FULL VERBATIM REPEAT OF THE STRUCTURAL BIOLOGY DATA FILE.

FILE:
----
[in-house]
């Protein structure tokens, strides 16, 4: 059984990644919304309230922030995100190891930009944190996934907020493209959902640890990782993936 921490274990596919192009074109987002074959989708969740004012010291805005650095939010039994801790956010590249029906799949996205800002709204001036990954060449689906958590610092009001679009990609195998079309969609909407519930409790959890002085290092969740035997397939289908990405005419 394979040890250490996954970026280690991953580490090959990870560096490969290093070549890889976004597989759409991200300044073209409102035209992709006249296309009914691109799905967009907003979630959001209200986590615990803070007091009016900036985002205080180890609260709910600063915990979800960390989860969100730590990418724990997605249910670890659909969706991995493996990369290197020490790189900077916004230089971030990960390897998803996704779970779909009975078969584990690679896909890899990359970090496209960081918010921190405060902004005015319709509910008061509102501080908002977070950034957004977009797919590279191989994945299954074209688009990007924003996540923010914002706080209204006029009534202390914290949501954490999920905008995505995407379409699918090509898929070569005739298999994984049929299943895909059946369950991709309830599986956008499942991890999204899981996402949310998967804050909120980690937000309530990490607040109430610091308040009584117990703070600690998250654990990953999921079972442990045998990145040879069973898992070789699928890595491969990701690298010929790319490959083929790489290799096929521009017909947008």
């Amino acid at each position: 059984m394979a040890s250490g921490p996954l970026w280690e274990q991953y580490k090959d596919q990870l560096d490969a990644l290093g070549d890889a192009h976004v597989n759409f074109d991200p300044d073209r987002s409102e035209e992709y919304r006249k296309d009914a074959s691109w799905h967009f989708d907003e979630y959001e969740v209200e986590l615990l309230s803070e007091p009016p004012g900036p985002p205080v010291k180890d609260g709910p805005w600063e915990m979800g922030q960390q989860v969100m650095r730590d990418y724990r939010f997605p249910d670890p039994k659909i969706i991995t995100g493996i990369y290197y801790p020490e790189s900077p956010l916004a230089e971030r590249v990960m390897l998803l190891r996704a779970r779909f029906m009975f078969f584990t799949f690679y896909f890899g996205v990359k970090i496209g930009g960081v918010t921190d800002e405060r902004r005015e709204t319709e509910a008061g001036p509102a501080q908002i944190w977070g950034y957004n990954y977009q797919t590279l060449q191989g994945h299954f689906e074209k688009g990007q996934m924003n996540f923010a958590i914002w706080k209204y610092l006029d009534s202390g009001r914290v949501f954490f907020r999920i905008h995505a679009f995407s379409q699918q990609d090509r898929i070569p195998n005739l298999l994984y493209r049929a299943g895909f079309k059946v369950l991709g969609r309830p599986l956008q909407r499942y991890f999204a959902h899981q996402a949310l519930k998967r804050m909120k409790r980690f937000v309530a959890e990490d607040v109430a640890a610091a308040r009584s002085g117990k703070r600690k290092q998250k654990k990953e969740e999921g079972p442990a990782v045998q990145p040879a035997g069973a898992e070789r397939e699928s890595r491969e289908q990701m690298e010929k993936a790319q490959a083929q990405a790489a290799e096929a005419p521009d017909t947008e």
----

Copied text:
[in-house]
């Protein structure tokens, strides 16, 4: 059984990644919304309230922030995100190891930009944190996934907020493209959902640890990782993936 921490274990596919192009074109987002074959989708969740004012010291805005650095939010039994801790956010590249029906799949996205800002709204001036990954060449689906958590610092009001679009990609195998079309969609909407519930409790959890002085290092969740035997397939289908990405005419 394979040890250490996954970026280690991953580490090959990870560096490969290093070549890889976004597989759409991200300044073209409102035209992709006249296309009914691109799905967009907003979630959001209200986590615990803070007091009016900036985002205080180890609260709910600063915990979800960390989860969100730590990418724990997605249910670890659909969706991995493996990369290197020490790189900077916004230089971030990960390897998803996704779970779909009975078969584990690679896909890899990359970090496209960081918010921190405060902004005015319709509910008061509102501080908002977070950034957004977009797919590279191989994945299954074209688009990007924003996540923010914002706080209204006029009534202390914290949501954490999920905008995505995407379409699918090509898929070569005739298999994984049929299943895909059946369950991709309830599986956008499942991890999204899981996402949310998967804050909120980690937000309530990490607040109430610091308040009584117990703070600690998250654990990953999921079972442990045998990145040879069973898992070789699928890595491969990701690298010929790319490959083929790489290799096929521009017909947008």
């Amino acid at each position: 059984m394979a040890s250490g921490p996954l970026w280690e274990q991953y580490k090959d596919q990870l560096d490969a990644l290093g070549d890889a192009h976004v597989n759409f074109d991200p300044d073209r987002s409102e035209e992709y919304r006249k296309d009914a074959s691109w799905h967009f989708d907003e979630y959001e969740v209200e986590l615990l309230s803070e007091p009016p004012g900036p985002p205080v010291k180890d609260g709910p805005w600063e915990m979800g922030q960390q989860v969100m650095r730590d990418y724990r939010f997605p249910d670890p039994k659909i969706i991995t995100g493996i990369y290197y801790p020490e790189s900077p956010l916004a230089e971030r590249v990960m390897l998803l190891r996704a779970r779909f029906m009975f078969f584990t799949f690679y896909f890899g996205v990359k970090i496209g930009g960081v918010t921190d800002e405060r902004r005015e709204t319709e509910a008061g001036p509102a501080q908002i944190w977070g950034y957004n990954y977009q797919t590279l060449q191989g994945h299954f689906e074209k688009g990007q996934m924003n996540f923010a958590i914002w706080k209204y610092l006029d009534s202390g009001r914290v949501f954490f907020r999920i905008h995505a679009f995407s379409q699918q990609d090509r898929i070569p195998n005739l298999l994984y493209r049929a299943g895909f079309k059946v369950l991709g969609r309830p599986l956008q909407r499942y991890f999204a959902h899981q996402a949310l519930k998967r804050m909120k409790r980690f937000v309530a959890e990490d607040v109430a640890a610091a308040r009584s002085g117990k703070r600690k290092q998250k654990k990953e969740e999921g079972p442990a990782v045998q990145p040879a035997g069973a898992e070789r397939e699928s890595r491969e289908q990701m690298e010929k993936a790319q490959a083929q990405a790489a290799e096929a005419p521009d017909t947008e």